Ask a Master Gardener: Computer programs and apps can help keep the garden organized
Q. Every year I am determined to be a more organized gardener. I think I will remember what and where I planted and what varieties of flowers and vegetables worked well, but I never do. I have tried a garden journal, but never remember to use it. Are there any free or cheap apps or computer programs that you recommend?
A. There are a lot of great organization methods out there but, as you have found, they still require a little input from us.
Many people use computer programs they already have, like Word or Excel or the free Google Docs or Google Sheets to keep track of varieties, any problems with insects or disease, and how well they produced. Spreadsheets also make it easy to do the math when determining planting dates and such. PowerPoint allows you to draw rudimentary maps of your garden and it allows insertion of photos, which could also be of hand-drawn maps.
Day One is an easy-to-use app for computers or phones that is designed for journaling, but it can easily be used to keep garden records. You can add pictures from your phone and tag words so you can later search for any time you mentioned something like "fertilizer." The basic program is free. For $25 per year, you get more features, such as being able to record audio (with the option of converting speech to text) and synching between your devices.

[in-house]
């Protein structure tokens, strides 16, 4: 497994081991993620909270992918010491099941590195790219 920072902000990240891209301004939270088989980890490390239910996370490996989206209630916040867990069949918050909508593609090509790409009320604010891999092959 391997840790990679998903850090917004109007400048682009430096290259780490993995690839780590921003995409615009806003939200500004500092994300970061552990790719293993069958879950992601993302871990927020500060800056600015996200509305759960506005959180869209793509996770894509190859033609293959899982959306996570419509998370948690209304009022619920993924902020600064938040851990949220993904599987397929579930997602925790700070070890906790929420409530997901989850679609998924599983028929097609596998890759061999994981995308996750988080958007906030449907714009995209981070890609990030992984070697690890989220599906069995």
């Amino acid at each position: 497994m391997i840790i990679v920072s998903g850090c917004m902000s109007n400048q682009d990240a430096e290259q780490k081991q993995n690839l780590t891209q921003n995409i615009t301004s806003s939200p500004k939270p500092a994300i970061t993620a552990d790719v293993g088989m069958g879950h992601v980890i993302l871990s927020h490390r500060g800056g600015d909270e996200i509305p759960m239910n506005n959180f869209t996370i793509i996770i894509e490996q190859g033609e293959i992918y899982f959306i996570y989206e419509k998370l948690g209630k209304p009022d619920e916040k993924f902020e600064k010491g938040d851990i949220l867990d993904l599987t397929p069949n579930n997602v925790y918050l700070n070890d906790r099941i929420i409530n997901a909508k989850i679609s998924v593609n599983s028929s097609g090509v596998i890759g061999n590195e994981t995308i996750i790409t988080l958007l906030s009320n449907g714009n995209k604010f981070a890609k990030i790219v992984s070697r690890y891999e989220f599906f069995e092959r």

Evernote is another popular program that allows you to easily take notes and add pictures. It has free and paid ($8 per month) versions.
My phone's camera is my biggest helper. I take pictures of everything and then move them into different folders — weeds, good bugs, bad bugs, etc. Once I identify the subject, I write its name on the picture, using the phone's "markup" feature. It is particularly helpful when I am trying to figure out if a plant is a weed. I take pictures as it grows, and once I figure out what it is, which is often not until it is blooming, I can identify it if it appears the next year.
I also have a folder of photos for plants and combinations that I want to buy again, annotated with the quantities to buy. Photos, or lack thereof, of pruners or fertilizer remind me if I got around to using them. If I did prune or fertilize, the automatic dates on the pictures tell me when. Pictures of seed packets or plant labels followed by photos of where they were planted are also helpful.
Still, it seems like every year I think I don't need to document some plants because I will remember what I planted. Then the tag gets lost, I forget what's in that garden bed, and once again I resolve to do better next year.
Written by U of M Extension Master Gardeners in St. Louis County. Send your questions to email@example.com.